Why overwritten data cannot be recovered...

Magnetic media is composed of small weak domains in which all of the magnetic moments are aligned in one direction. A domain acts a weak magnet aligned in some random direction. Consider the surface of a disk drive upon which information has not yet been recorded. As the drives magnetic head passes over the medium, the domains align underneath its surface.

The area located a short distance away from the head generation the field is referred to as the fringe area. Although the magnetic field is weaker in the fringe area, it is strong enough to convert a smaller weaker domain into one that is strong. When the head passes over the media a second time, the magnetic field produced underneath the head is strong enough to change the domains orientation. However, the field generated in the fringe areas does not possess the strength to alter the fringe domains.

Thus in an ideal case, the original information remains in the fringe area. The domains of the fringe areas are translated to bits, which are in turn assembled to form data elements. It is not necessary to observe the magnetic domains directly. The most straightforward method is to align a modified head and circuitry in order to track a fringe area and read the information in the normal fashion. Domain condition may be ascertained by the strength and form of the signal.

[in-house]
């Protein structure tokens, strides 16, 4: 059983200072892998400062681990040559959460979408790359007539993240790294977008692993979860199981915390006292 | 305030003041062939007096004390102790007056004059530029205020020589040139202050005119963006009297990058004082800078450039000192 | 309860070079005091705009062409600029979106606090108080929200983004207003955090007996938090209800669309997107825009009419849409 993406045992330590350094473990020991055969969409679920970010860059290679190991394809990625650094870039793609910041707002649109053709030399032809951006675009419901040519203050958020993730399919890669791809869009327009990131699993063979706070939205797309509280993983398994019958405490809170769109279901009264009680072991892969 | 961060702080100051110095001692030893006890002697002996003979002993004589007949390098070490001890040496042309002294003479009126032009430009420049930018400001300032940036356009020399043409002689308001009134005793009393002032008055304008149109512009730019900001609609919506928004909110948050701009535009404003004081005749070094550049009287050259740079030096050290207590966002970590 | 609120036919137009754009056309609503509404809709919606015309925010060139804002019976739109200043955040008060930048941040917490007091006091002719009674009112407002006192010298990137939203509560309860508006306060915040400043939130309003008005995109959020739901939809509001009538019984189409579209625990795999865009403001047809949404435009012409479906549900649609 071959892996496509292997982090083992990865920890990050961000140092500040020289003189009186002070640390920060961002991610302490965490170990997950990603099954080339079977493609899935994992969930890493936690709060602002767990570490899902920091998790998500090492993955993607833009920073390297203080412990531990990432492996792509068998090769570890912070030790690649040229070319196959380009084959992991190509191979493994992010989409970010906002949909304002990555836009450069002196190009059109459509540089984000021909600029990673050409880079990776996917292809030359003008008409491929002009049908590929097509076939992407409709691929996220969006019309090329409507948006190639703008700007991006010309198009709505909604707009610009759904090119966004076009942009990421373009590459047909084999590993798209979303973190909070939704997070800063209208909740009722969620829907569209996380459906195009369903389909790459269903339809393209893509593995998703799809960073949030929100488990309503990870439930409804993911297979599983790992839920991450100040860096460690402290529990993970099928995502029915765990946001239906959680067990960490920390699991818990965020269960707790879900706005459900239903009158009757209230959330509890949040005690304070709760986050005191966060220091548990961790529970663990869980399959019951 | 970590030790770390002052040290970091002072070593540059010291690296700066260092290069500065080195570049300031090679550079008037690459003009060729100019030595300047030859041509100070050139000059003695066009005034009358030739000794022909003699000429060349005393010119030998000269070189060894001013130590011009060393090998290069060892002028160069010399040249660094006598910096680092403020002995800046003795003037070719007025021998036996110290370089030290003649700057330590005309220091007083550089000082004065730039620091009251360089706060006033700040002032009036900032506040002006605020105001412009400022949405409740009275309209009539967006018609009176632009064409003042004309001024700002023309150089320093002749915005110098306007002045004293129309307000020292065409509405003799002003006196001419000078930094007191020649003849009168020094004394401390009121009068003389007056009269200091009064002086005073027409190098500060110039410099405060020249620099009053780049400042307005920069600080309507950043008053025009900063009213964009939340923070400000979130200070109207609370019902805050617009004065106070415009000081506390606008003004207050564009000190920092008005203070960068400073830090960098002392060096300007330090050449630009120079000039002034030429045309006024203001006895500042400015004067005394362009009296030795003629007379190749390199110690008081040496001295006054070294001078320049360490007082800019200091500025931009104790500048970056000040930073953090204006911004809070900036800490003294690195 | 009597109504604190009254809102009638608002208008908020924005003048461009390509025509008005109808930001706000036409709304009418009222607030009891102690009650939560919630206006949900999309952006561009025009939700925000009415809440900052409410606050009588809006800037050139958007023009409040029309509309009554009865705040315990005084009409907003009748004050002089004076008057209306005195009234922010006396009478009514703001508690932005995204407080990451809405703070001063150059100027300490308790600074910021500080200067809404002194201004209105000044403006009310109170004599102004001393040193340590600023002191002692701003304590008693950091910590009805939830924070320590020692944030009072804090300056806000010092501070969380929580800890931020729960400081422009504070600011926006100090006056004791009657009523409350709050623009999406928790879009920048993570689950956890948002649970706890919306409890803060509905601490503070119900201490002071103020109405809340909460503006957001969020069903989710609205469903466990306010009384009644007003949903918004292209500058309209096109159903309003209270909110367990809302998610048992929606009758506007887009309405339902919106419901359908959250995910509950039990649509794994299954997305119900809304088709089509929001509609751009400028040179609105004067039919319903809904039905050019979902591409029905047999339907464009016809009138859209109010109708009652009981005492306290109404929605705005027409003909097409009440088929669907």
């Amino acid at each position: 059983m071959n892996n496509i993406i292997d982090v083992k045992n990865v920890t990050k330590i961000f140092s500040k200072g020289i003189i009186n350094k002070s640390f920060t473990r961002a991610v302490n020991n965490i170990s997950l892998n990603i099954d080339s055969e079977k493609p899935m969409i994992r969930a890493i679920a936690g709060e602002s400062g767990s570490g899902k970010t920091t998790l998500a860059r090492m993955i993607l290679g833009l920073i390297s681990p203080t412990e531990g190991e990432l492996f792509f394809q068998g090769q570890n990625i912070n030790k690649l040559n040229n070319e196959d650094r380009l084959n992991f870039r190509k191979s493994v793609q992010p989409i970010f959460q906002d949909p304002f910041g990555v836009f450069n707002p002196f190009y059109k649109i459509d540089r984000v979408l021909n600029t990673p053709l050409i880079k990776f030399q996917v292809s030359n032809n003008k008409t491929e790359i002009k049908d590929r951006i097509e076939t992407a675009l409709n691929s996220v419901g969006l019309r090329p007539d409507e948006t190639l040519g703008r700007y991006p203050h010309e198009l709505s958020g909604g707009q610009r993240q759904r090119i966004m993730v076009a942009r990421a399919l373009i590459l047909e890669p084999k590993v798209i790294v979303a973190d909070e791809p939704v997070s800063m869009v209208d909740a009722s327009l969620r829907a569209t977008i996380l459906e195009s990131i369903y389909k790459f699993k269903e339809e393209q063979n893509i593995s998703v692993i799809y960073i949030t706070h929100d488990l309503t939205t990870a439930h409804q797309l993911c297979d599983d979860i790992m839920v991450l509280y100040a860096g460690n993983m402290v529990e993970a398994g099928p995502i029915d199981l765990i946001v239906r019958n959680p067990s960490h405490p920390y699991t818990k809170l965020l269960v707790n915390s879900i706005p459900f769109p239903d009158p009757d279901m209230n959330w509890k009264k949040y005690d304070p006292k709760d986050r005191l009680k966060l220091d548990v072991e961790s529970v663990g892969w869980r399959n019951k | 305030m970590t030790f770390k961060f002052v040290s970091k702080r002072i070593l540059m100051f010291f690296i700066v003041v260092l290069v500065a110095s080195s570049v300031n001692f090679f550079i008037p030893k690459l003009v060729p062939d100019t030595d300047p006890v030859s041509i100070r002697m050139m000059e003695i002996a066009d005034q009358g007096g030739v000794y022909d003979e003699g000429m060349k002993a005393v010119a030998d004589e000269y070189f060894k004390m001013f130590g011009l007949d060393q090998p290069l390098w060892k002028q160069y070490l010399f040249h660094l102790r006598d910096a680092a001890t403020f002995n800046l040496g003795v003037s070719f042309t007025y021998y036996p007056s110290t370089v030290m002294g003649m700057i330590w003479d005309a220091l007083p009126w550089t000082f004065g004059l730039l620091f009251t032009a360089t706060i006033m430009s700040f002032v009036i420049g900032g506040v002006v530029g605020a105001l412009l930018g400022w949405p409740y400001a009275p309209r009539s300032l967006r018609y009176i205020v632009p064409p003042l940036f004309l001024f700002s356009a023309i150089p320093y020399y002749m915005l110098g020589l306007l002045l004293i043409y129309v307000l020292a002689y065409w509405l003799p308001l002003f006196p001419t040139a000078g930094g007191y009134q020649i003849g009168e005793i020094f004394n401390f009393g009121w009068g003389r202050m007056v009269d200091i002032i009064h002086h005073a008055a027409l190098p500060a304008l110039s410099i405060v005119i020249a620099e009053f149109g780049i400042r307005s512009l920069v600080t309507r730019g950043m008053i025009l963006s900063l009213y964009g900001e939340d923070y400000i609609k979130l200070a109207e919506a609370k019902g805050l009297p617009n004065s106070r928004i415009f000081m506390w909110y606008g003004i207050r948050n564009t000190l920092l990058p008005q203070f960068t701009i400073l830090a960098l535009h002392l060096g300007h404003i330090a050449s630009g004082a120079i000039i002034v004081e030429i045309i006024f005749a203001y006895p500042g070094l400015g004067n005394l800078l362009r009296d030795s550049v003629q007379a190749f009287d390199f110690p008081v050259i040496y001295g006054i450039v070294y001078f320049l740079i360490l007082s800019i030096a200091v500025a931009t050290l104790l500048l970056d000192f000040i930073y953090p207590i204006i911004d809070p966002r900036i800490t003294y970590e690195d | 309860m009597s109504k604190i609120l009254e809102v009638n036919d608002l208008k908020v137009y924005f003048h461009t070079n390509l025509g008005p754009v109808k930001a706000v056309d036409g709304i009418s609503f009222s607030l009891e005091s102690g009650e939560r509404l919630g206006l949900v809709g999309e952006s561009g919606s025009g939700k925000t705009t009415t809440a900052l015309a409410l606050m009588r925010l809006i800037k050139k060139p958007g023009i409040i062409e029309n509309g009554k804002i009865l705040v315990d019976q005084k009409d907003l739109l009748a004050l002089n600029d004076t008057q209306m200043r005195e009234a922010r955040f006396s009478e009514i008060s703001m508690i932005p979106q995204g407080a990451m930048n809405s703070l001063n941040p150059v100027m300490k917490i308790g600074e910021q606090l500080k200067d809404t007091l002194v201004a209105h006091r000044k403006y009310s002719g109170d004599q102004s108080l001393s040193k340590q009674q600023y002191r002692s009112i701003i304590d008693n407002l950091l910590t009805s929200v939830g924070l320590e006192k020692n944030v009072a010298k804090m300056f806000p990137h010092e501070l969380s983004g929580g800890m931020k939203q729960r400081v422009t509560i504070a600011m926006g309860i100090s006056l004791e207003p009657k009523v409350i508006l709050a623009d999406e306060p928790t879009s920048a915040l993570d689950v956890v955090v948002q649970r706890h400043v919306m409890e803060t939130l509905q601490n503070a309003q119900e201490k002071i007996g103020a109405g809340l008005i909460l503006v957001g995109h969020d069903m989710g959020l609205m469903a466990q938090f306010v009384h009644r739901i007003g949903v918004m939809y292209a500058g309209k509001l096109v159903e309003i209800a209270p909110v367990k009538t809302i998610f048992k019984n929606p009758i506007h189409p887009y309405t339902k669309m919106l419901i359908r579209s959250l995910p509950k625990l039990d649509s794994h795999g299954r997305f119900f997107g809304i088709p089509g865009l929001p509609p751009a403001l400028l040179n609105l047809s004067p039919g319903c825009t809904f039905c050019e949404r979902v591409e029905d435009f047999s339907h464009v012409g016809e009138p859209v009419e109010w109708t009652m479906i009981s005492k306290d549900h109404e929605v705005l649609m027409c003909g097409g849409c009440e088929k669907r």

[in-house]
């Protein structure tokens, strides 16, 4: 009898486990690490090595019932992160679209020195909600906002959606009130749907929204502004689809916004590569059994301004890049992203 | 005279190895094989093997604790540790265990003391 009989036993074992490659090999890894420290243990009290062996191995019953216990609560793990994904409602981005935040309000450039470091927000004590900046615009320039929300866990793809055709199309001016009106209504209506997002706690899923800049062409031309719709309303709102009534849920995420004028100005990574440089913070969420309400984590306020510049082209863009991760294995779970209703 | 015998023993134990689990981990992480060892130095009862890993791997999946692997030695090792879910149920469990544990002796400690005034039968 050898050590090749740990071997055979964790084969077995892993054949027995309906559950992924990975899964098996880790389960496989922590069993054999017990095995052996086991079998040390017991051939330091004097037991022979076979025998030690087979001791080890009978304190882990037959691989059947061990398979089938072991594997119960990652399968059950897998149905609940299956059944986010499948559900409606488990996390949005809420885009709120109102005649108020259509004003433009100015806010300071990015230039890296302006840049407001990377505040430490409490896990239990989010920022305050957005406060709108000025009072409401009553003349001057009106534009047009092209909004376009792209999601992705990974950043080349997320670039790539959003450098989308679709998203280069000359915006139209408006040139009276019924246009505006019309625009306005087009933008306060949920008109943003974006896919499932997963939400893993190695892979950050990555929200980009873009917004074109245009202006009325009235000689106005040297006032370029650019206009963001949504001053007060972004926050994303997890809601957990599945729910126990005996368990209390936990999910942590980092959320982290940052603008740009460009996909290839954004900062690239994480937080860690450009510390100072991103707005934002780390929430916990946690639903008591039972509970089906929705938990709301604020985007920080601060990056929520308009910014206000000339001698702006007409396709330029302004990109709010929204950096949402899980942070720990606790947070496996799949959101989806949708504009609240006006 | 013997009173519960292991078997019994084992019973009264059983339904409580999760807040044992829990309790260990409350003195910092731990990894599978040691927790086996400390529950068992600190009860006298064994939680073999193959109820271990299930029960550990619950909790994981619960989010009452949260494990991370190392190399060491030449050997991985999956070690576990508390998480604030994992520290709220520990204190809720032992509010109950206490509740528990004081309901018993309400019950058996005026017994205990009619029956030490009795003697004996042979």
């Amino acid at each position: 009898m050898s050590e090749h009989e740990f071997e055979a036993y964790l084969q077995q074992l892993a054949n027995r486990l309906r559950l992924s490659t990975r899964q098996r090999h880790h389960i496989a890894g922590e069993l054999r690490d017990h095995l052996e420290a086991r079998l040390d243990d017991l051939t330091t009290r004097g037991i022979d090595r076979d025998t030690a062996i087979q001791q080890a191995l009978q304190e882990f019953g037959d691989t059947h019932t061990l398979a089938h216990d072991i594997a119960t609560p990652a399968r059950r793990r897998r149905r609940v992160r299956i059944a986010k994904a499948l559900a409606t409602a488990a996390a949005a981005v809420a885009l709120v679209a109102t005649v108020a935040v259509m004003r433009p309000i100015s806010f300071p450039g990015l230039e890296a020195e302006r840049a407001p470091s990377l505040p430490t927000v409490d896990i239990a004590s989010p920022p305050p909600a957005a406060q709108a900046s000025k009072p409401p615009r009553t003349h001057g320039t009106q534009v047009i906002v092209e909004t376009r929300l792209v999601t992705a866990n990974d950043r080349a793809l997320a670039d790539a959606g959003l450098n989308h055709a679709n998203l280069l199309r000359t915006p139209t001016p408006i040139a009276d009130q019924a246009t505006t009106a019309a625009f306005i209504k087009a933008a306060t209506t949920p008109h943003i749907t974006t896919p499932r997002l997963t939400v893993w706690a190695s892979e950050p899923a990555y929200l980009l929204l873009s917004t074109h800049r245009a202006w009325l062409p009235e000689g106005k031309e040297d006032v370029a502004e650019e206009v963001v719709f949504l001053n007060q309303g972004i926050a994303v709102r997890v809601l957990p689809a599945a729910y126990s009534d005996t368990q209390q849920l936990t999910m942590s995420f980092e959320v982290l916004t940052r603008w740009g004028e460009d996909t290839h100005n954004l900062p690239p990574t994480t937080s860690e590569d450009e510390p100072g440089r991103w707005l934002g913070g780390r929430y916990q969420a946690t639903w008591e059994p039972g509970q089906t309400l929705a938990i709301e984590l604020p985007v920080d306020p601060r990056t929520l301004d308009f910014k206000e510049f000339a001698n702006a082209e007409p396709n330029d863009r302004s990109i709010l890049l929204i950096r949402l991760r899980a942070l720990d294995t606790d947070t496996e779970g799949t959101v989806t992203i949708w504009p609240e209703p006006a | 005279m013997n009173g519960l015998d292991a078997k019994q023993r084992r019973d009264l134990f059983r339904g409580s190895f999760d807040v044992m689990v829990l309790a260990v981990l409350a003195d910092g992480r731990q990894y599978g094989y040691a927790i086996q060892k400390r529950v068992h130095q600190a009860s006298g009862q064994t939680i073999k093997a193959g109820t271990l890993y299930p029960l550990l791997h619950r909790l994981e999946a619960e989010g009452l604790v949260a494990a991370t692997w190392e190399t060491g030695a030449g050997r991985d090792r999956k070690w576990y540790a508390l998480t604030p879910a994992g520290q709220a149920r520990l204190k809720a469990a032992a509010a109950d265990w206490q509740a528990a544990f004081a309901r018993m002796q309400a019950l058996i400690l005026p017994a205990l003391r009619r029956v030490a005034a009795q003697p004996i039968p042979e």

The existing automated forensic tools play vital role in the aspect of recovery. Each forensic tool has its own limitations and constraints. The existing tools show little effort to recover the file when the disk is magnetically altered and/or physically damaged and/or overwritten, by the experienced culprits. Hence there is an urgent need to enhance the automated tools with the above-discussed techniques to make the computer forensic analysis a full pledged and legally valid.